As a sole trader you are the individual operator and from the tax office’s viewpoint, there is no distinction between you and the sole trader – your sole trader is attached to your own personal tax file number. All the money that you make from your business (less tax) is yours. Continue reading “#TaxTipTuesday: I have my own business. How can I pay myself?”
Recently Emma was involved in a podcast for the website, So You Want To Be A Virtual Assistant. So You Want To Be A VA, has created a professional-quality course that will train you to become a successful, self employed virtual assistant.
Emma’s podcast focused on finances, business and you, and these are a few of the key questions which were covered;
What do Virtual Assistants need to consider when they get started?
There are two important things to consider before you start your business.
- Structure: Are you going to operate as a sole trader, partnership, company or trust.
- How are you going to keep your accounting records: It is important to have systems in place, so that they stay organised and know how much money they are making and spending
What is a common mistake when starting out?
Not being organised is one of the most common mistakes seen, people become really overwhelmed with everything they need to do and fall behind very quickly. When starting out you need to make sure you are aware of all aspects from your business – from marketing to customer service to the accounts. If you get a really good system in place you can avoid those sleepless nights. Continue reading “So You Want To Be A Virtual Assistant – Finances, Business and You.”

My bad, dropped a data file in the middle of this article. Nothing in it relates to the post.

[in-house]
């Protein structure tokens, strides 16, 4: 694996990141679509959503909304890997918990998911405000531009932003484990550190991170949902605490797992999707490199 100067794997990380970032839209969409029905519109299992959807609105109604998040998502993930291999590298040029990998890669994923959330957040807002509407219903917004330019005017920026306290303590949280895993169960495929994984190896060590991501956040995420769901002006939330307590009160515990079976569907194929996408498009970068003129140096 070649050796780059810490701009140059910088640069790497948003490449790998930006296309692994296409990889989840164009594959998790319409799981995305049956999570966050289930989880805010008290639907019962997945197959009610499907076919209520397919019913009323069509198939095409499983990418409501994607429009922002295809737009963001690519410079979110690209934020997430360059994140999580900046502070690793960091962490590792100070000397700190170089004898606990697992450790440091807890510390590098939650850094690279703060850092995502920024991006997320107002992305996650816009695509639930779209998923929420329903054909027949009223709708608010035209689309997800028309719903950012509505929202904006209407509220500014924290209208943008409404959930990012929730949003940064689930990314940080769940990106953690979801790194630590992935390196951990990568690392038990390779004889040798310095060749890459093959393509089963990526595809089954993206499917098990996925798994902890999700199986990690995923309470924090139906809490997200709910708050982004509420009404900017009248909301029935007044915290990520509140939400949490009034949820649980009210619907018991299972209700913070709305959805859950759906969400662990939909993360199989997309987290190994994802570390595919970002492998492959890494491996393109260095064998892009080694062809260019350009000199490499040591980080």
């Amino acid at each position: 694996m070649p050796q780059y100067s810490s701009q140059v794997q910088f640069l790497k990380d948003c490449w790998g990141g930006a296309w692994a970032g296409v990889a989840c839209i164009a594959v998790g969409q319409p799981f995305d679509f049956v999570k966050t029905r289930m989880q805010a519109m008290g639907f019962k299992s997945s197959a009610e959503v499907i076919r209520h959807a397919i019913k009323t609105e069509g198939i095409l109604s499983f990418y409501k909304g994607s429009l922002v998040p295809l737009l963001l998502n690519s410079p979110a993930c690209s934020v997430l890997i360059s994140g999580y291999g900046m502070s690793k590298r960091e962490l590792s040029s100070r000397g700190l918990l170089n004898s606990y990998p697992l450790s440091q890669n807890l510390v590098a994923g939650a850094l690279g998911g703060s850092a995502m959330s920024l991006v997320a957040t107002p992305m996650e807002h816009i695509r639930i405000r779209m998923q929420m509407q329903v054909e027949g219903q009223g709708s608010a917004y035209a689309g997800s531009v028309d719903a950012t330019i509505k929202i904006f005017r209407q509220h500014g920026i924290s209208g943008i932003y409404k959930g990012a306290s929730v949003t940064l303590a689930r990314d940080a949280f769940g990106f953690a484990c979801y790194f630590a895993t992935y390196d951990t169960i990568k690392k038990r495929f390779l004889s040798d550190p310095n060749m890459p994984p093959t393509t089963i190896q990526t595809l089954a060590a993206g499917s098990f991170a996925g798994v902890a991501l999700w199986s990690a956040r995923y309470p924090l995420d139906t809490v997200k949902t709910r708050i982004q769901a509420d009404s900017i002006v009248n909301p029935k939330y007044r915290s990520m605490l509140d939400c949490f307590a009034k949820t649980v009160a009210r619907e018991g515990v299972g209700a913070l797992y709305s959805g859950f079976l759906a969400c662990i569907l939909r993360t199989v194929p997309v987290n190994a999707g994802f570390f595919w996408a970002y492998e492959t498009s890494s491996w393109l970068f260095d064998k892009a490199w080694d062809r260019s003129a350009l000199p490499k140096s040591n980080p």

Crowdfunding is increasing in popularity amongst the startup world – but what exactly is it? This blog post will look at the background surrounding what crowdfunding is and will be followed by a later post in the coming weeks on what you need to be aware of in terms of bookkeeping, tax and recordkeeping.
What is crowdfunding?
Crowdfunding is where you fund a venture of project by raising small amounts of money from a large group of people.
What are the benefits?
There are three main benefits – (1) you can secure funds to get your business off the ground or help it enter a new phase, (2) you can test whether your business idea is viable before contributing resources to it and (3) you can build a customer base before you even launch.
How can I raise money through crowdfunding?
There are a number of crowdfunding sites which you can use, such as Pozible or OzCrowd.
What do you give in return for crowdfunding?
Generally most crowdfunded projects give something to those who supported them. This can range from the product itself to involvement in naming rights to a different secondary item. You’ll need to think through this, and the factor any of these costs into your crowdfunding budget.
It’s important to have a marketing plan in place before you begin to source financing through crowdfunding . Also, being active on social networks can help raise awareness and get invaluable feedback on your product or service.